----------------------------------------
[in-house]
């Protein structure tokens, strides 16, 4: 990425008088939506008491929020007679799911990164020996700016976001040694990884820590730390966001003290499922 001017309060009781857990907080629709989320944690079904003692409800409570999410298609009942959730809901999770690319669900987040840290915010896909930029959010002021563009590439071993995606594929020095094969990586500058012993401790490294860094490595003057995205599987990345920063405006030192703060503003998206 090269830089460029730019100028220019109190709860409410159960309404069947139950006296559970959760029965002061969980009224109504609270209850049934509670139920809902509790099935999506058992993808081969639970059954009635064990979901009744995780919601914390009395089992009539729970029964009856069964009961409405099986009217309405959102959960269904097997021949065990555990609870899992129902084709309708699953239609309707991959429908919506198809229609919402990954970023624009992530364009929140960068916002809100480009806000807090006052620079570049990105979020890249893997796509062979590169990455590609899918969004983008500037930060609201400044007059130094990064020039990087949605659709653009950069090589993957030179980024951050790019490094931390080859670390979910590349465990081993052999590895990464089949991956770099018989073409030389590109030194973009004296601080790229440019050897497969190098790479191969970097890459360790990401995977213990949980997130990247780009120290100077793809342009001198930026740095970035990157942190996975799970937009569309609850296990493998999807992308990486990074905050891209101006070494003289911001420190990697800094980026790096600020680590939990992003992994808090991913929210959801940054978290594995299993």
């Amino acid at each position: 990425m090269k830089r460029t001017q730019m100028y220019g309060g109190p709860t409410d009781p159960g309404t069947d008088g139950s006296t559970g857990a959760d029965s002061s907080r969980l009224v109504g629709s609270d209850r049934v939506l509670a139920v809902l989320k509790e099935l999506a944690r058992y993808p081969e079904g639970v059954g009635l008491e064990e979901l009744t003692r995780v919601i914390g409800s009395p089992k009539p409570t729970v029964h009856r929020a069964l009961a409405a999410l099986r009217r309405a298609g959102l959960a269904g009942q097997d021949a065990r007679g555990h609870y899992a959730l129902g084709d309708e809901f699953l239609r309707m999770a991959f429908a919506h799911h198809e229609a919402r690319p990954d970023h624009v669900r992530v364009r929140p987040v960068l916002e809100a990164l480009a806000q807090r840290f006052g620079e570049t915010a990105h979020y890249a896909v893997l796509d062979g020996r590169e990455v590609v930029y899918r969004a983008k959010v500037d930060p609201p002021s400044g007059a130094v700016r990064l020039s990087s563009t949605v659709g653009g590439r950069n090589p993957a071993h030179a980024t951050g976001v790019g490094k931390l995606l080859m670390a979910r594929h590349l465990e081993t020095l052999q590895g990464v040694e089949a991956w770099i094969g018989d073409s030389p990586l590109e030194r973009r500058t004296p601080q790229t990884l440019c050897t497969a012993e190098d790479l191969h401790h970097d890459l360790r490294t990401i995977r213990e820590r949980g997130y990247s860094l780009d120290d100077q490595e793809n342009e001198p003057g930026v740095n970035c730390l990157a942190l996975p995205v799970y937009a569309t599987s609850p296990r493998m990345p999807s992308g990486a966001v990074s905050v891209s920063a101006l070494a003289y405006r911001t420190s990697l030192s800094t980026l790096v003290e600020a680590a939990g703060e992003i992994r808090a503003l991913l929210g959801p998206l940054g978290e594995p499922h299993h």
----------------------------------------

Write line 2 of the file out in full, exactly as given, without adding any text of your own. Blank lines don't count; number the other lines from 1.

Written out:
């Protein structure tokens, strides 16, 4: 990425008088939506008491929020007679799911990164020996700016976001040694990884820590730390966001003290499922 001017309060009781857990907080629709989320944690079904003692409800409570999410298609009942959730809901999770690319669900987040840290915010896909930029959010002021563009590439071993995606594929020095094969990586500058012993401790490294860094490595003057995205599987990345920063405006030192703060503003998206 090269830089460029730019100028220019109190709860409410159960309404069947139950006296559970959760029965002061969980009224109504609270209850049934509670139920809902509790099935999506058992993808081969639970059954009635064990979901009744995780919601914390009395089992009539729970029964009856069964009961409405099986009217309405959102959960269904097997021949065990555990609870899992129902084709309708699953239609309707991959429908919506198809229609919402990954970023624009992530364009929140960068916002809100480009806000807090006052620079570049990105979020890249893997796509062979590169990455590609899918969004983008500037930060609201400044007059130094990064020039990087949605659709653009950069090589993957030179980024951050790019490094931390080859670390979910590349465990081993052999590895990464089949991956770099018989073409030389590109030194973009004296601080790229440019050897497969190098790479191969970097890459360790990401995977213990949980997130990247780009120290100077793809342009001198930026740095970035990157942190996975799970937009569309609850296990493998999807992308990486990074905050891209101006070494003289911001420190990697800094980026790096600020680590939990992003992994808090991913929210959801940054978290594995299993």